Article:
“This is a cataclysmic event that is occurring. We’re living through it. We’re learning from it,” Franchot said. “We didn’t correctly understand the impact of the billions and billions of dollars that the feds were allocating. Thank goodness they did.”

Additionally, the state collected higher than expected capital gains taxes.

Franchot said the better than expected end of the budget year gives the state the ability to help stabilize small businesses who are still reeling from the sluggish economy as the pandemic enters its seventh month in Maryland.

Franchot acknowledges the good budget news is only temporary.

The state budget is still facing significant projected shortfalls, both for the current year and, at the very least, in the fiscal 2022 budget, which Gov. Larry Hogan will propose in January.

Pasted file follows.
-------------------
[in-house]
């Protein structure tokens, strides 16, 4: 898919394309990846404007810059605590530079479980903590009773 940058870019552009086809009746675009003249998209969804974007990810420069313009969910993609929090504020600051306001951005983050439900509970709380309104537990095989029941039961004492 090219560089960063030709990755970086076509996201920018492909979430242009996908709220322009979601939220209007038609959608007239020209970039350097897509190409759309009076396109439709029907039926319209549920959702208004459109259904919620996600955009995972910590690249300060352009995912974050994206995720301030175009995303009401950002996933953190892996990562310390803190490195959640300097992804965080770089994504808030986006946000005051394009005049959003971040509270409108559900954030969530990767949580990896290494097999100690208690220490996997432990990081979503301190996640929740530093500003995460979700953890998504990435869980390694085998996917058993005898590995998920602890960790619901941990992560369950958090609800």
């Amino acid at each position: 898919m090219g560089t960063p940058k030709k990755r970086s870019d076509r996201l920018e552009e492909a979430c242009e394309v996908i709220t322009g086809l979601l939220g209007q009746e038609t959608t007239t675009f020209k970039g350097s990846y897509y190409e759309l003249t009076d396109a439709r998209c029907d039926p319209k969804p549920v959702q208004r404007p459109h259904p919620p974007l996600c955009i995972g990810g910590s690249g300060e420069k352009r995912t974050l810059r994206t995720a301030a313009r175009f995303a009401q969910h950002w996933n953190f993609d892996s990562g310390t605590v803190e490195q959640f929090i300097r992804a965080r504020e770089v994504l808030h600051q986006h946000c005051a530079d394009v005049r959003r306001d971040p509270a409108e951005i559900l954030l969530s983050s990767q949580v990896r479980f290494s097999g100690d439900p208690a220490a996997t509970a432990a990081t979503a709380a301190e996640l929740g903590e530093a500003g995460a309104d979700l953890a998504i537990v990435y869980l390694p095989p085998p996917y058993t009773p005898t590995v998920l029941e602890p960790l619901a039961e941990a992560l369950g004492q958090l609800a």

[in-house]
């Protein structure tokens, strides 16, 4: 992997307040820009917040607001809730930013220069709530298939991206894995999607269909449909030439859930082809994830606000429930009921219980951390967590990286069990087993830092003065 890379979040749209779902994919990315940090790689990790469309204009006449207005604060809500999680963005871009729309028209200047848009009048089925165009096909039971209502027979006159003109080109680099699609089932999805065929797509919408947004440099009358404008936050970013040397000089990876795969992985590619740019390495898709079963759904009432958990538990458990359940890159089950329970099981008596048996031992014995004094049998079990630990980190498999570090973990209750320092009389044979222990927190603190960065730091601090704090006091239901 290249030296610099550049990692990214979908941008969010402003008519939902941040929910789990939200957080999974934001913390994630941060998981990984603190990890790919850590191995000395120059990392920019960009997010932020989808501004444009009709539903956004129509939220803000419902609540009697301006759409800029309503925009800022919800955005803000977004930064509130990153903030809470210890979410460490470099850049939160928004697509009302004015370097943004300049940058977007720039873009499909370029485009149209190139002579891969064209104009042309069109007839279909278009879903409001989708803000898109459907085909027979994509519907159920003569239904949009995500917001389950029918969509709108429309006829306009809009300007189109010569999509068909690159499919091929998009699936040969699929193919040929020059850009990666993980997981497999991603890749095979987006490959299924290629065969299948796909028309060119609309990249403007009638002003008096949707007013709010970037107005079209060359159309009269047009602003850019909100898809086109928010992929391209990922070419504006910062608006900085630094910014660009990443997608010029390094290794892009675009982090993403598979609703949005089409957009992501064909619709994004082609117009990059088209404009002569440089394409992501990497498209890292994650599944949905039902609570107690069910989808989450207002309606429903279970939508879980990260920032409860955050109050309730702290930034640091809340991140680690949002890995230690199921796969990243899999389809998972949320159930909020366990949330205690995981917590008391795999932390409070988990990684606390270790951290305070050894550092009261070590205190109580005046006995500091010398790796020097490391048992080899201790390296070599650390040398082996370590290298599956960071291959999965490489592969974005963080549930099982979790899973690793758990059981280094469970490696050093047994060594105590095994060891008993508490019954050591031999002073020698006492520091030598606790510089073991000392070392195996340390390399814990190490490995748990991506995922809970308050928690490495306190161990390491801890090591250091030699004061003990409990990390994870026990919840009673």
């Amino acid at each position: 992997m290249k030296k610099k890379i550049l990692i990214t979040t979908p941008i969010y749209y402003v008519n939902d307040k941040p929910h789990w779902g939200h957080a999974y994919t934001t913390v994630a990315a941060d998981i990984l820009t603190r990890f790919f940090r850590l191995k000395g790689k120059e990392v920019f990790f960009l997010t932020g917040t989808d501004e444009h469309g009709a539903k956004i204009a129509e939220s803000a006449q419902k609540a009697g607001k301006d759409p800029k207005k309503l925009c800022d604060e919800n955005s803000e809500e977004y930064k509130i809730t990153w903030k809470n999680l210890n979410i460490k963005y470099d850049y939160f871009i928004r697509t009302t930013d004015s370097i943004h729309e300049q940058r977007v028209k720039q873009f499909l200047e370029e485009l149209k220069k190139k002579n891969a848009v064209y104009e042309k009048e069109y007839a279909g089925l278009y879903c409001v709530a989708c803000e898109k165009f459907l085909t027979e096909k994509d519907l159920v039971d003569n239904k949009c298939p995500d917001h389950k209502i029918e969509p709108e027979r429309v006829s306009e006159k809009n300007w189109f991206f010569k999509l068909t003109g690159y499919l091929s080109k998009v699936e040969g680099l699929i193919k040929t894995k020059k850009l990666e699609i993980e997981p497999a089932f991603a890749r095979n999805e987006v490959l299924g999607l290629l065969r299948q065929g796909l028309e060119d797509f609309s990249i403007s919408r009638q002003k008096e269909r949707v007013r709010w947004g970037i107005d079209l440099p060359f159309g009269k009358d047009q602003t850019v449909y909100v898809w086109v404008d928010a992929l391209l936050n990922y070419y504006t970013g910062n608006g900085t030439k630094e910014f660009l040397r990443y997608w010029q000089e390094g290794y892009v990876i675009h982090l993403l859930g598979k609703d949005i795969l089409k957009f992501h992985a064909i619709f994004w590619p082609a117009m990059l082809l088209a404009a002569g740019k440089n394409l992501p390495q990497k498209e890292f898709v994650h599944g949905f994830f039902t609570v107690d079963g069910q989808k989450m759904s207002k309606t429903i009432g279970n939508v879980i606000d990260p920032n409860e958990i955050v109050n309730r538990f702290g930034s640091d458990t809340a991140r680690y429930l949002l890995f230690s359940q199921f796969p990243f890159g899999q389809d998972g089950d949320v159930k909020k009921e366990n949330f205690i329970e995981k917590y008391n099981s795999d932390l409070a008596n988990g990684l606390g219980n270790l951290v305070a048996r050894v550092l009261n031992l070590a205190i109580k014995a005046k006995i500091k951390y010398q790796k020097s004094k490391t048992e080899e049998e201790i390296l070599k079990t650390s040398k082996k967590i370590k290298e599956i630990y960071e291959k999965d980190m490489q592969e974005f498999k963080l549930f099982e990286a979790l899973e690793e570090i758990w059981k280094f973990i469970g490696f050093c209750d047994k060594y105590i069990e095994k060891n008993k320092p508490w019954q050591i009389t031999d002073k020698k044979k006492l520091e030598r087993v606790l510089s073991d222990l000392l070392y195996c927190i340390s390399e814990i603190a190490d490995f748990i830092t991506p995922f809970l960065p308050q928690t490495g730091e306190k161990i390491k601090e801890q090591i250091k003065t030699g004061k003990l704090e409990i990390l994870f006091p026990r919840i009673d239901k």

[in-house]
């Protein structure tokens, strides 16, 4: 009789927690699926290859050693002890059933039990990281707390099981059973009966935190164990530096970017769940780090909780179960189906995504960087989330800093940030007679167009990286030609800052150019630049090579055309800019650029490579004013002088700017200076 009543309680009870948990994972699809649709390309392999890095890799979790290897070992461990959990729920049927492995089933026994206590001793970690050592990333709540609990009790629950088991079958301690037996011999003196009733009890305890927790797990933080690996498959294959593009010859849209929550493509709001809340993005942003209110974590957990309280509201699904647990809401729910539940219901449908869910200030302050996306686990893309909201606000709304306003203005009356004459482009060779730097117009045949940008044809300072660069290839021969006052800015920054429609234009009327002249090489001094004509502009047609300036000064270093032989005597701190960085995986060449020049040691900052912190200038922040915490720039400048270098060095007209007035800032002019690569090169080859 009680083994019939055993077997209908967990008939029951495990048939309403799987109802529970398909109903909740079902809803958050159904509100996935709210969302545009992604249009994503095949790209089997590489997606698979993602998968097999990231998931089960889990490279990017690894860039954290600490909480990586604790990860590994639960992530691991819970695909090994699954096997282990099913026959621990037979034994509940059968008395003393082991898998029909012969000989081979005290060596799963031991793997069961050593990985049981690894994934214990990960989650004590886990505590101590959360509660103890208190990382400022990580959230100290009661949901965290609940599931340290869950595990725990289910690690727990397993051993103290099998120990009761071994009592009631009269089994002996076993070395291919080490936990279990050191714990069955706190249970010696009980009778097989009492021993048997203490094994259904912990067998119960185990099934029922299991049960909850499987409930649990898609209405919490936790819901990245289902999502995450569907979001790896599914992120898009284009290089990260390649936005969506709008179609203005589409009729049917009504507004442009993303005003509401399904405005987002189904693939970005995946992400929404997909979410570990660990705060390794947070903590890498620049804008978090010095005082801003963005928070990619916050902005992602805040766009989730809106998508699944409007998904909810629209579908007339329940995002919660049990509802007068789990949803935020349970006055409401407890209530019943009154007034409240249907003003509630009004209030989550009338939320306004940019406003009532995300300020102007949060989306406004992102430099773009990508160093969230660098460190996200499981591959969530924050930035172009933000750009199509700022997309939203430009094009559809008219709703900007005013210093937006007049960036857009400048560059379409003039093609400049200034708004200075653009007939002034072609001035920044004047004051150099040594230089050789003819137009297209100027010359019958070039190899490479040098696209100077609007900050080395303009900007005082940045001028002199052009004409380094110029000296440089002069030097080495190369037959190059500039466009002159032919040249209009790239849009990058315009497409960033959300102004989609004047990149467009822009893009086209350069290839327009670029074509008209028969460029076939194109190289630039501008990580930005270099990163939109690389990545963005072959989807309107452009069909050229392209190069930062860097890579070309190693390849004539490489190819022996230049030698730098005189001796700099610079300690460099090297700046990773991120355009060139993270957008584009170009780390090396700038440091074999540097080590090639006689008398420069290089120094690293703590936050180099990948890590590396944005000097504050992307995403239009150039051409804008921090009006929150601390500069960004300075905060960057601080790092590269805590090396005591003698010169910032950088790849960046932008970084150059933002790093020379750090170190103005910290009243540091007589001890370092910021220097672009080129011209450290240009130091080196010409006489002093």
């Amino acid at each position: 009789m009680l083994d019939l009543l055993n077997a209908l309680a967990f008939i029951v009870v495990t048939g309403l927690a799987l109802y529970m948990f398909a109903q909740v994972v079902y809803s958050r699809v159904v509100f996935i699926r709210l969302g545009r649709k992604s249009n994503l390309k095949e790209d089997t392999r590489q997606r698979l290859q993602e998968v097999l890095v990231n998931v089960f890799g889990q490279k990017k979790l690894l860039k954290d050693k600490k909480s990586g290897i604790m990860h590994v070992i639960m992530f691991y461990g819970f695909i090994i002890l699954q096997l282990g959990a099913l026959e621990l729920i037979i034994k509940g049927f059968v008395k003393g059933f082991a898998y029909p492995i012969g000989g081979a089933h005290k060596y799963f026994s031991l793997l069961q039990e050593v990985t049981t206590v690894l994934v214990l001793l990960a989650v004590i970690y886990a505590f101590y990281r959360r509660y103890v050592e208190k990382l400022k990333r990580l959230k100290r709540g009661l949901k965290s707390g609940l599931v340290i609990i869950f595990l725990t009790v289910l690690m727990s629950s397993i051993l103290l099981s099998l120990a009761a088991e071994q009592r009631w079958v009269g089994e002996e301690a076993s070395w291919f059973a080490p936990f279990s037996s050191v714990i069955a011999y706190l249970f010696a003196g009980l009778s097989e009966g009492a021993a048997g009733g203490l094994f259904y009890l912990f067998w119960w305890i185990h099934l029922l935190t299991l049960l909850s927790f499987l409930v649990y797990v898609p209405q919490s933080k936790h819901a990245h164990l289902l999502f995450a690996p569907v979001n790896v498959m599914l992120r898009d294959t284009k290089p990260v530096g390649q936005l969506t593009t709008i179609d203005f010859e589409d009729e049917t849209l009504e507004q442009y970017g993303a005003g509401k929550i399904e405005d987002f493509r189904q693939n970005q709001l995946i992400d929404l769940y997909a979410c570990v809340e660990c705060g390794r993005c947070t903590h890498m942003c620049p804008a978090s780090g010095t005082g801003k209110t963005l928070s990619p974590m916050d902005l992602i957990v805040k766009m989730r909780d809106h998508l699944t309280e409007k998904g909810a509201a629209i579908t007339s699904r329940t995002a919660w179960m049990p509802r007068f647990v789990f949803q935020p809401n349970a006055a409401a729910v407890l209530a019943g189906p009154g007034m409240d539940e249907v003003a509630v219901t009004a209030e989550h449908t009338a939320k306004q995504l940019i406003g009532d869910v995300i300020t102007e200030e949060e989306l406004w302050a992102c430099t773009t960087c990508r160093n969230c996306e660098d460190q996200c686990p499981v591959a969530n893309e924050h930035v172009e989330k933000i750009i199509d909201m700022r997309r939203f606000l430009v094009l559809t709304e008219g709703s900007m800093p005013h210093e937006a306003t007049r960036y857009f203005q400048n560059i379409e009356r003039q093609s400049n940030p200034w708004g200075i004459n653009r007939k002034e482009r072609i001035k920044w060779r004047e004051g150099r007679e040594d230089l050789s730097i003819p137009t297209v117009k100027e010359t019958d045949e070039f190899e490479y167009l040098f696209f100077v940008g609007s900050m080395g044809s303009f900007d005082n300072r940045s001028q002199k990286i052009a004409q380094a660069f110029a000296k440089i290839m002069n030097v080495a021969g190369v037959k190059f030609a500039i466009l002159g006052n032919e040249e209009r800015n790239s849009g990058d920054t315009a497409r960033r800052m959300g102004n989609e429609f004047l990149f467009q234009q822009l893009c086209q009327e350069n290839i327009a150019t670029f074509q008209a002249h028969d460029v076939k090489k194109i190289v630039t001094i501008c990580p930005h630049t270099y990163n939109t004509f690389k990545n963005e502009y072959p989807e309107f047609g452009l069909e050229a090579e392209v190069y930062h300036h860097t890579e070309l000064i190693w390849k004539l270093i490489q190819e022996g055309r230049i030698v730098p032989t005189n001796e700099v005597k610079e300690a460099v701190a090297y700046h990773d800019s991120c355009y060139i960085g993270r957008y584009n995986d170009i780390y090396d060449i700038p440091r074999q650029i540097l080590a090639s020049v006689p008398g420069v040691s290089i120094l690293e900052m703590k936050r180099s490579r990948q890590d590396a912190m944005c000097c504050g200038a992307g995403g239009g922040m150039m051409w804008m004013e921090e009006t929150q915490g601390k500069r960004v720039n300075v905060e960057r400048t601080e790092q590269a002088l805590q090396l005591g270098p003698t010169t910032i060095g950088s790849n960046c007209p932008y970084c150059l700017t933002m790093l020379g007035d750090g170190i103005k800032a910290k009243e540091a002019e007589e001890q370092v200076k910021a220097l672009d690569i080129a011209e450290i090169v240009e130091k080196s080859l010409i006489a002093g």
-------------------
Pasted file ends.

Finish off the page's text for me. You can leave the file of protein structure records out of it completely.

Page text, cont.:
Fiscal leaders are still looking at the potential for hundreds of millions in additional cuts and have not ruled out furloughs and layoffs. State Budget Secretary David Brinkley told lawmakers last month that Maryland has managed to maintain its rainy day fund of nearly $1.2 billion in anticipation of needing it in the future to offset budget shortfalls.

Franchot said difficult decisions loom in the future.

Patrick Moran, president of AFSCME Council 3, said the end-of-fiscal-year report was encouraging and proved that proposed cuts that were delayed earlier this year were unnecessary.